• 11.
    Pradhan, Ajay
    Örebro University, School of Science and Technology.
    Molecular mechanisms of zebrafish sex differentiation and sexual behavior2015Doctoral thesis, comprehensive summary (Other academic)
    List of papers
    1. Activation of NF-kappa B Protein Prevents the Transition from Juvenile Ovary to Testis and Promotes Ovarian Development in Zebrafish
    Open this publication in new window or tab >>Activation of NF-kappa B Protein Prevents the Transition from Juvenile Ovary to Testis and Promotes Ovarian Development in Zebrafish
    Show others...
    2012 (English)In: Journal of Biological Chemistry, ISSN 0021-9258, E-ISSN 1083-351X, Vol. 287, no 45, p. 37926-37938Article in journal (Refereed) Published
    Abstract [en]

    Testis differentiation in zebrafish involves juvenile ovary to testis transformation initiated by an apoptotic wave. The molecular regulation of this transformation process is not fully understood. NF-kappa B is activated at an early stage of development and has been shown to interact with steroidogenic factor-1 in mammals, leading to the suppression of anti-Mullerian hormone (Amh) gene expression. Because steroidogenic factor-1 and Amh are important for proper testis development, NF-kappa B-mediated induction of anti-apoptotic genes could, therefore, also play a role in zebrafish gonad differentiation. The aim of this study was to examine the potential role of NF-kappa B in zebrafish gonad differentiation. Exposure of juvenile zebrafish to heat-killed Escherichia coli activated the NF-kappa B pathways and resulted in an increased ratio of females from 30 to 85%. Microarray and quantitative real-time-PCR analysis of gonads showed elevated expression of NF-kappa B-regulated genes. To confirm the involvement of NF-kappa B-induced anti-apoptotic effects, zebrafish were treated with sodium deoxycholate, a known inducer of NF-kappa B or NF-kappa B activation inhibitor (NAI). Sodium deoxycholate treatment mimicked the effect of heat-killed bacteria and resulted in an increased proportion of females from 25 to 45%, whereas the inhibition of NF-kappa B using NAI resulted in a decrease in females from 45 to 20%. This study provides proof for an essential role of NF-kappa B in gonadal differentiation of zebrafish and represents an important step toward the complete understanding of the complicated process of sex differentiation in this species and possibly other cyprinid teleosts as well.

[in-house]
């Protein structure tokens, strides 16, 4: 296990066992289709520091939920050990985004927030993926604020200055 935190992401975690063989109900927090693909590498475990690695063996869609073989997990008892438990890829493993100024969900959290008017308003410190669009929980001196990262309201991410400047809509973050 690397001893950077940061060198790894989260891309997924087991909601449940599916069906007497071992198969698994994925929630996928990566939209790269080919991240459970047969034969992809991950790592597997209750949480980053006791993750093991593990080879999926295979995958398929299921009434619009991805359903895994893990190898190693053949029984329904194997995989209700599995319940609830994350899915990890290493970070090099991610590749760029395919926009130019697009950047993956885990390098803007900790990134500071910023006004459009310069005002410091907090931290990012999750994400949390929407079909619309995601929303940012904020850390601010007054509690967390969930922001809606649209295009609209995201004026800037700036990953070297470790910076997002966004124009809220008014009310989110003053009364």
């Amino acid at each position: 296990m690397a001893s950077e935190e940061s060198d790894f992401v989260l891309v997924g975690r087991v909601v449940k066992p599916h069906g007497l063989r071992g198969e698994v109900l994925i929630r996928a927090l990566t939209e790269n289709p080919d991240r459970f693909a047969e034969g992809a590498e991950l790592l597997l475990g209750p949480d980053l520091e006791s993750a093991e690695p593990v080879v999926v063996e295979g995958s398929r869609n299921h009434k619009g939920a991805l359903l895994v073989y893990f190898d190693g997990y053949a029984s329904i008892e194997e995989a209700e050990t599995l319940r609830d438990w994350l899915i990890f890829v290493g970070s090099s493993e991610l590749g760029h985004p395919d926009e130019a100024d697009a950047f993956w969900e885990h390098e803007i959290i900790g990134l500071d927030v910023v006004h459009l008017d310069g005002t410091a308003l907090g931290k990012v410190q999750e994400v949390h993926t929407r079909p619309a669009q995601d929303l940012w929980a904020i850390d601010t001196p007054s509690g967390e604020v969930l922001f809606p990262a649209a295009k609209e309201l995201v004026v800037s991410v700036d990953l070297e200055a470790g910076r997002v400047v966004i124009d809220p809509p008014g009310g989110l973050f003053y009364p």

Place, publisher, year, edition, pages
    The American Society for Biochemistry and Molecular Biology, 2012
    National Category
    Developmental Biology
    Research subject
    Biology
    Identifiers
    urn:nbn:se:oru:diva-32903 (URN)10.1074/jbc.M112.386284 (DOI)000310642200028 ()2-s2.0-84868315208 (Scopus ID)
    Funder
    Swedish Research CouncilKnowledge Foundation
    Note

    Funding Agency: Orebro University; Agri-Food and Veterinary Authority; Temasek Life Sciences Laboratory, Singapore (se även Forskningsfinansiärer)

    Available from: 2014-01-02 Created: 2014-01-02 Last updated: 2018-11-29Bibliographically approved
    2. Juvenile Ovary to Testis Transition in Zebrafish Involves Inhibition of Ptges
    Open this publication in new window or tab >>Juvenile Ovary to Testis Transition in Zebrafish Involves Inhibition of Ptges
    2014 (English)In: Biology of Reproduction, ISSN 0006-3363, E-ISSN 1529-7268, Vol. 91, no 2, p. 1-15Article in journal (Refereed) Published
    Abstract [en]